Purpose: To assess pacing strategies using prescribed and self-selected inter-set rest periods and their influence on performance in strength trained athletes. Methods:Sixteen strength-trained male athletes completed three randomised heavy-strength training sessions (five sets, five repetitions) with different inter-set rest periods. The inter-set rest periods were: 3 minute (3MIN), 5 minute (5MIN) and Self-Selected (SS). Mechanical (power, velocity, work and displacement), surface muscle activity (sEMG) and subjective (Rating of Perceived Exertion -RPE) and readiness to lift (RTL) data were recorded for each set. Results:SS condition inter-set rest periods increased from sets 1 to 4 (207.52s > 277.71 s; p=0.01). No differences in mechanical performance were shown between the different inter-set rest period conditions. Power output (210 W; 8.03%) and velocity (0.03 m.s-1; 6.73%) decreased as sets progressed for all conditions (p<0.001) from set 1 to set 5. No differences in sEMG activity between conditions were shown, however vastus medialis sEMG decreased as the sets progressed for each condition (1.75%; p=0.005). All conditions showed increases in RPE as sets progressed (set 1: 6.1; set 5: 7.9) (p<0.001). Participants reported greater readiness to lift in the 5MIN condition (7.81) compared to the 3MIN (7.09) and SS (7.20) conditions (p<0.001). Conclusions:Self-selecting inter-set rest periods does not significantly change performance compared to 3MIN and 5 MIN conditions.. Given the opportunity, athletes will vary their inter-set rest periods to complete multiple sets of heavy strength training. Self-selection of inter-set rest periods may be a feasible alternative to prescribed inter-set rest periods.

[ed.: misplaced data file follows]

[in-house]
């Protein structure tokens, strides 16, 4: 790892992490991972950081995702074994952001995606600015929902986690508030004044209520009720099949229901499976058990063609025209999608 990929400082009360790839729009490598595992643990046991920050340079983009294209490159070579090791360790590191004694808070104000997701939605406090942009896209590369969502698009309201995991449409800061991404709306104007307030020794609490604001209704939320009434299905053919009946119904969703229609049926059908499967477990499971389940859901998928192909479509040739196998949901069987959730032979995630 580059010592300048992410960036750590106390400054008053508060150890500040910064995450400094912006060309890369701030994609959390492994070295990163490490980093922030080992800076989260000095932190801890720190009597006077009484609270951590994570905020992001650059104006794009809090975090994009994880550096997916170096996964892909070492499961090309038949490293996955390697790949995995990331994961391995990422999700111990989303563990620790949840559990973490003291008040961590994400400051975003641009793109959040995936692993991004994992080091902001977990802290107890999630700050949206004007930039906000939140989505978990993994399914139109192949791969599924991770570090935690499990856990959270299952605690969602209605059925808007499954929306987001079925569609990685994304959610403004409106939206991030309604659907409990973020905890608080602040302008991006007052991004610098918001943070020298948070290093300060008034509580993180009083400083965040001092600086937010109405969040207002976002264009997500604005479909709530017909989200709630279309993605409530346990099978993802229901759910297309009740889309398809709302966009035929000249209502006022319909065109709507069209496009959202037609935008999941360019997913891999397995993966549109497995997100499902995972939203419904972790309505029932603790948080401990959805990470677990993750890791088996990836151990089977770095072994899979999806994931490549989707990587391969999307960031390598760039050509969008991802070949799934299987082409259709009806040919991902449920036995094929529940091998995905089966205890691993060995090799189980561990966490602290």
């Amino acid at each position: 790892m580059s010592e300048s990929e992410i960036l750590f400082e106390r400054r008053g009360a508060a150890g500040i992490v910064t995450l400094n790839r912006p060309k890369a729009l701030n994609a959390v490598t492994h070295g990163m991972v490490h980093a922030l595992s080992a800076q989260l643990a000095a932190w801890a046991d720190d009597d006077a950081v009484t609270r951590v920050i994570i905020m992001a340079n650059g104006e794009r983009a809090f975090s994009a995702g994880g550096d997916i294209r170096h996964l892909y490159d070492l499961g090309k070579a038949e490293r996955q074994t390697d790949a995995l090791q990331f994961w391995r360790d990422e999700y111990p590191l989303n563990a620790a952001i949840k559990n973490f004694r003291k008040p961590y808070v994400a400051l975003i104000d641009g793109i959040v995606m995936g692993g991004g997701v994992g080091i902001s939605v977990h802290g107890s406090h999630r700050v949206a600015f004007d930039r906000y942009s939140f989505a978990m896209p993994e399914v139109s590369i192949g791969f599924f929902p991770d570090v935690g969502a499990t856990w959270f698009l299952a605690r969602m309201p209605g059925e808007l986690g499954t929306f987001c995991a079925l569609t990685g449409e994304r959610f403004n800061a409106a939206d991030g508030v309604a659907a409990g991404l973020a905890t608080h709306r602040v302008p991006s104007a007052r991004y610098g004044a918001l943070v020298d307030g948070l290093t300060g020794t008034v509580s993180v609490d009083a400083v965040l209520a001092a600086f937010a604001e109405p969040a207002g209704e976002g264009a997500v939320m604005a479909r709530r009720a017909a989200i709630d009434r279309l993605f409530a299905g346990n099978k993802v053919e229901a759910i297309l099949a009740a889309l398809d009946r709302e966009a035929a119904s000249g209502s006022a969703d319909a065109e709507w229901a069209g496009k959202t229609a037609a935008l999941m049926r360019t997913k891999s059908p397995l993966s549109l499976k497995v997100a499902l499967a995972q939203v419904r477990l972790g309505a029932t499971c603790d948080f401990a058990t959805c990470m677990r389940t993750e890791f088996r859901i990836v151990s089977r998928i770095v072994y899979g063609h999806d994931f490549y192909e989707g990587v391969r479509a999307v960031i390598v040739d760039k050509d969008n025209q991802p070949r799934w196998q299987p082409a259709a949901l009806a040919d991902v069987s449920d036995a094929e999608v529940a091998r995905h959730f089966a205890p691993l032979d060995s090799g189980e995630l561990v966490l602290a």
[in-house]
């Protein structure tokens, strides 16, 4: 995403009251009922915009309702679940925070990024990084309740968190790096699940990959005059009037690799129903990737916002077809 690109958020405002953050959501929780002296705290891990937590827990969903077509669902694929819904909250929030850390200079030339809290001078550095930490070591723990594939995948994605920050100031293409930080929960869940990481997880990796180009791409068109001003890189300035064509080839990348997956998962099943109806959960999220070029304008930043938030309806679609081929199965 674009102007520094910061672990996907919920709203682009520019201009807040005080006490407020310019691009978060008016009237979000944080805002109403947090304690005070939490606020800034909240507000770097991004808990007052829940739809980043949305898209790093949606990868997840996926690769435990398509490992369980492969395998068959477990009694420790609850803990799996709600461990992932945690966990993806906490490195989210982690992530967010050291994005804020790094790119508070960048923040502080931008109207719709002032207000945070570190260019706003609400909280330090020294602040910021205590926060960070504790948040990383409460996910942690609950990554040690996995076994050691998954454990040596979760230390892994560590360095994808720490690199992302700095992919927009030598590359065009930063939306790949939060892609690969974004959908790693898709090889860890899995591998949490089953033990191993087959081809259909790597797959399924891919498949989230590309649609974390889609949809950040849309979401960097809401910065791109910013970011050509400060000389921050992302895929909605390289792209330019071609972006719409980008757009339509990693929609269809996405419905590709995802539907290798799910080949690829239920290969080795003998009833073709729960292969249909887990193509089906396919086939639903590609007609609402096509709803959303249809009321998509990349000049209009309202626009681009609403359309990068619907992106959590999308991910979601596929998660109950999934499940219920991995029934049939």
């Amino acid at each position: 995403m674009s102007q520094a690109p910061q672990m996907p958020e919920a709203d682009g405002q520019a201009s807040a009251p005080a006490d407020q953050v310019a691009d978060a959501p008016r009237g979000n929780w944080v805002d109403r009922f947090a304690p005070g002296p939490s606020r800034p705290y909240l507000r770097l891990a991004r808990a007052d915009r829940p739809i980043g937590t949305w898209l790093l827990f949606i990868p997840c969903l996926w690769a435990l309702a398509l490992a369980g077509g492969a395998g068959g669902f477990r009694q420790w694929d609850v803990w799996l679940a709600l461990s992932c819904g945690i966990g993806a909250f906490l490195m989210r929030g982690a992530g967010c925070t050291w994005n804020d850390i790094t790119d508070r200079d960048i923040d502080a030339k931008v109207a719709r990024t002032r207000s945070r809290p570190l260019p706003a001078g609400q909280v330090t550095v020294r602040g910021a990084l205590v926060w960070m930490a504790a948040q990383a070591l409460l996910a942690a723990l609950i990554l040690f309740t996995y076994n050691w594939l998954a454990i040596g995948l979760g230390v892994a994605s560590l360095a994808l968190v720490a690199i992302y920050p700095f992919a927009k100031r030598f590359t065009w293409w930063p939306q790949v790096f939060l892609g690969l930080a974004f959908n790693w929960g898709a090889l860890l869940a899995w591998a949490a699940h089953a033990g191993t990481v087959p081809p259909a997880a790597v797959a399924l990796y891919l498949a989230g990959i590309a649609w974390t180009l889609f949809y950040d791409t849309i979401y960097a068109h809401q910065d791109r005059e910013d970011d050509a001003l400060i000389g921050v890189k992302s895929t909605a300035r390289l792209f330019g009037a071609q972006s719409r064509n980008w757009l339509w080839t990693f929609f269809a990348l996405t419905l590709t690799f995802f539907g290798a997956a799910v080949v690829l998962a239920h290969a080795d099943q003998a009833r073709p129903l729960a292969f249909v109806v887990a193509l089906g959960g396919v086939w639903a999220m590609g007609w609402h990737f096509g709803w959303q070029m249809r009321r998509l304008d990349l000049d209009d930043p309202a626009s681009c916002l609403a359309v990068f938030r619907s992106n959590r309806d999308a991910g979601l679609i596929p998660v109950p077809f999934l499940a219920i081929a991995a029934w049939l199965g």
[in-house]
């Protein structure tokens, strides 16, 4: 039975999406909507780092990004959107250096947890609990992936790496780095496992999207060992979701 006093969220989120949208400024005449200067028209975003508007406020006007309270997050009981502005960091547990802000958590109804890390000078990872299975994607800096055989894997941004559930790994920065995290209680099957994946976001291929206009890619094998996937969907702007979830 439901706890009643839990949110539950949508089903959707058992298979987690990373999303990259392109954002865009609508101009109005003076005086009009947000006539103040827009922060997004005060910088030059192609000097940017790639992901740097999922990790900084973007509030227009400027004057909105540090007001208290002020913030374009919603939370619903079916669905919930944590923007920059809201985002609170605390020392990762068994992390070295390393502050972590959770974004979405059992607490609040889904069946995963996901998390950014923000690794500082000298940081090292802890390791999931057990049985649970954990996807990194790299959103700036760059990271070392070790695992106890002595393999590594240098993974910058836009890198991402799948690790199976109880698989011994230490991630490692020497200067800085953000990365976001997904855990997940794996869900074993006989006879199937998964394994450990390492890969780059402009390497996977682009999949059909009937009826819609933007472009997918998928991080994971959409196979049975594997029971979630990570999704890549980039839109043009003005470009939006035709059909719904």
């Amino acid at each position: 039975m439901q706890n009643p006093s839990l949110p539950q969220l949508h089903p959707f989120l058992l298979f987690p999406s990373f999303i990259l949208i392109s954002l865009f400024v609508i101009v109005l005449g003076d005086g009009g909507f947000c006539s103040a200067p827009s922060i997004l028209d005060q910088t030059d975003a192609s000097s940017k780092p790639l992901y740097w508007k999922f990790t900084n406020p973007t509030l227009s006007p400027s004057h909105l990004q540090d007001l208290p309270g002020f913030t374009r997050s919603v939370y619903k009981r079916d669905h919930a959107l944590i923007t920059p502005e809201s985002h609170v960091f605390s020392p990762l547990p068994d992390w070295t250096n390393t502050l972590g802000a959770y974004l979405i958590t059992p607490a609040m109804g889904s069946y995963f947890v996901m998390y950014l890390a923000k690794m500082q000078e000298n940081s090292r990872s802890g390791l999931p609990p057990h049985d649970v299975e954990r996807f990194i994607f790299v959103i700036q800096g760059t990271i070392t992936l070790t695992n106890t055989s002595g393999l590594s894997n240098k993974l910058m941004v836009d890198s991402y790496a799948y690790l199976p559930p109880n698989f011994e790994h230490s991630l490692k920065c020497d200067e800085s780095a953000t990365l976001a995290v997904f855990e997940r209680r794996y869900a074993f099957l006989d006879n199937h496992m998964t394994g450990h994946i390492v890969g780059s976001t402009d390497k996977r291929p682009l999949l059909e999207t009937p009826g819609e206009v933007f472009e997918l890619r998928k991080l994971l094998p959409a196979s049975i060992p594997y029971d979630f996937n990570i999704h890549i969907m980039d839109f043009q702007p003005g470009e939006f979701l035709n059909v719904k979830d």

|Number of pages||7|
|Journal||International Journal of Sports Physiology and Performance|
|Publication status||Published - Aug 2019|